For convenience, condensed versions of the input specification described above are also accepted in the following situations:

  • Case 1: Origin mechanism has only one input state
Trial # 1 2 3 4 5
Input to Mechanism a 1.0 2.0 3.0 4.0 5.0

Complete input specification:

import psyneulink as pnl

a = pnl.TransferMechanism(name='a')
b = pnl.TransferMechanism(name='b')

p1 = pnl.Process(pathway=[a, b])

s = pnl.System(processes=[p1])

input_dictionary = {a: [[[1.0]], [[2.0]], [[3.0]], [[4.0]], [[5.0]]]}

s.run(inputs=input_dictionary)

Shorthand - drop the outer list on each input because Mechanism a only has one input state:

input_dictionary = {a: [[1.0], [2.0], [3.0], [4.0], [5.0]]}

s.run(inputs=input_dictionary)

Shorthand - drop the remaining list on each input because Mechanism a’s variable is length 1:

input_dictionary = {a: [1.0, 2.0, 3.0, 4.0, 5.0]}

s.run(inputs=input_dictionary)
  • Case 2: Only one input is provided for the mechanism
Trial # 1
Input to Mechanism a [[1.0], [2.0]]

Complete input specification:

import psyneulink as pnl

a = pnl.TransferMechanism(name='a',
                          default_variable=[[0.0], [0.0]])
b = pnl.TransferMechanism(name='b')

p1 = pnl.Process(pathway=[a, b])

s = pnl.System(processes=[p1])

input_dictionary = {a: [[[1.0], [2.0]]]}

s.run(inputs=input_dictionary)

Shorthand - drop the outer list on Mechanism a’s input specification because there is only one trial:

input_dictionary = {a: [[1.0], [2.0]]}

s.run(inputs=input_dictionary)
  • Case 3: The same input is used on all trials
Trial # 1 2 3 4 5
Input to Mechanism a [[1.0], [2.0]] [[1.0], [2.0]] [[1.0], [2.0]] [[1.0], [2.0]] [[1.0], [2.0]]

Complete input specification:

import psyneulink as pnl

a = pnl.TransferMechanism(name='a',
                          default_variable=[[0.0], [0.0]])
b = pnl.TransferMechanism(name='b')

p1 = pnl.Process(pathway=[a, b])

s = pnl.System(processes=[p1])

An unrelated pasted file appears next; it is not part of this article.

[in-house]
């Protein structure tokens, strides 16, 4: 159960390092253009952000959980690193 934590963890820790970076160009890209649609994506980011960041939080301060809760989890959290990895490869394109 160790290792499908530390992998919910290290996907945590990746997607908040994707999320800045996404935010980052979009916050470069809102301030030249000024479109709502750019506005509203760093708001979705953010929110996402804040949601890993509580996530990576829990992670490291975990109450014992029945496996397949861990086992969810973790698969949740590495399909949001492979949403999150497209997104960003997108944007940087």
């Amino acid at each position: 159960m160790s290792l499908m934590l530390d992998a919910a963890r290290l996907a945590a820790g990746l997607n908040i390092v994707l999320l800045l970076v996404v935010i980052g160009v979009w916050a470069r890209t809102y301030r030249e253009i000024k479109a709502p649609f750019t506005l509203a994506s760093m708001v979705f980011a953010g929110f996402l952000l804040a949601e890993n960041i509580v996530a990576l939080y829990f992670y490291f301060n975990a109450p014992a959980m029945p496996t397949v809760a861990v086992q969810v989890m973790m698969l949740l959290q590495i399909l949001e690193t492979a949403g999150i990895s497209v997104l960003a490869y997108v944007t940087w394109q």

input_dictionary = {a: [[[1.0], [2.0]], [[1.0], [2.0]], [[1.0], [2.0]], [[1.0], [2.0]], [[1.0], [2.0]]]}

s.run(inputs=input_dictionary)

Shorthand - drop the outer list on Mechanism a’s input specification and use num_trials to repeat the input value

input_dictionary = {a: [[1.0], [2.0]]}

s.run(inputs=input_dictionary,
      num_trials=5)
  • Case 4: There is only one origin mechanism
Trial # 1 2
Input to Mechanism a [1.0, 2.0, 3.0] [1.0, 2.0, 3.0]

Complete input specification:

import psyneulink as pnl

a = pnl.TransferMechanism(name='a',
                          default_variable=[[1.0, 2.0, 3.0]])
b = pnl.TransferMechanism(name='b')

p1 = pnl.Process(pathway=[a, b])

s = pnl.System(processes=[p1])

input_dictionary = input_dictionary = {a: [[1.0, 2.0, 3.0], [1.0, 2.0, 3.0]]}

s.run(inputs=input_dictionary)

Shorthand - specify Mechanism a’s inputs in a list because it is the only origin mechanism

input_list = [[1.0, 2.0, 3.0], [1.0, 2.0, 3.0]]

s.run(inputs=input_list)

Targets

If learning is specified for a Process or System, then target values for each TRIAL must be provided for each TARGET Mechanism in the Process or System being run. These are specified in the targets argument of the execute or run method.

Recall that the TARGET, or ComparatorMechanism, of a learning sequence receives a TARGET, which is provided by the user at run time, and a SAMPLE, which is received from a projection sent by the last mechanism of the learning sequence. The TARGET and SAMPLE values for a particular TARGET Mechanism must have the same shape. See learning sequence for more details on how these components relate to each other.

The standard format for specifying targets is a Python dictionary where the keys are the last mechanism of each learning sequence, and the values are lists in which the i-th element represents the target value for that learning sequence on trial i. There must be the same number of keys in the target specification dictionary as there are TARGET Mechanisms in the system. Each target value must be compatible with the shape of the TARGET mechanism’s TARGET input state. This means that for a given key (which is always the last mechanism of the learning sequence) in the target specification dictionary, the value is usually a list of 1d lists/arrays.

The number of targets specified for each Mechanism must equal the number specified for the inputs argument; as with inputs, if the number of TRIAL s specified is greater than the number of inputs (and targets), then the list will be cycled until the number of TRIAL s specified is completed.

Trial # 1 2
Target value for the learning sequence containing Mechanism b [1.0, 1.0] [2.0, 2.0]
Target value for the learning sequence containing Mechanism c [1.0] [2.0]
>>> import psyneulink as pnl

>>> a = pnl.TransferMechanism(name="a")
>>> b = pnl.TransferMechanism(name="b",
...                           default_variable=np.array([[0.0, 0.0]]))
>>> c = pnl.TransferMechanism(name="c")

>>> learning_sequence_1 = pnl.Process(name="learning-sequence-1",
...                                   pathway=[a, b],
...                                   learning=pnl.ENABLED)